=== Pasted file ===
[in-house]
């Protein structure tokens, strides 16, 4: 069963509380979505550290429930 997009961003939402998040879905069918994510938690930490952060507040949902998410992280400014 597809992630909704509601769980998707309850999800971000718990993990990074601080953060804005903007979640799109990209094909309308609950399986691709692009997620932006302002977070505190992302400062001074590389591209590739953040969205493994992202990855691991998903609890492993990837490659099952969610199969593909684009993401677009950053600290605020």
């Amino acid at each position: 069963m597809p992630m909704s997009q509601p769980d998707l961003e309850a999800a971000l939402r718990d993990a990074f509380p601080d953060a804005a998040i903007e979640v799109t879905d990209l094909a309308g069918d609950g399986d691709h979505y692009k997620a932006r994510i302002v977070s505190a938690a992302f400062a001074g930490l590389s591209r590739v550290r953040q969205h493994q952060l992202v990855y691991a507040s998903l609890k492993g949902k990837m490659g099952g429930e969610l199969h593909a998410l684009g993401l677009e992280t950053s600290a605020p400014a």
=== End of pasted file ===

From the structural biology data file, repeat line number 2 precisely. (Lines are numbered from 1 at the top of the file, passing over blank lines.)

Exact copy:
């Protein structure tokens, strides 16, 4: 069963509380979505550290429930 997009961003939402998040879905069918994510938690930490952060507040949902998410992280400014 597809992630909704509601769980998707309850999800971000718990993990990074601080953060804005903007979640799109990209094909309308609950399986691709692009997620932006302002977070505190992302400062001074590389591209590739953040969205493994992202990855691991998903609890492993990837490659099952969610199969593909684009993401677009950053600290605020």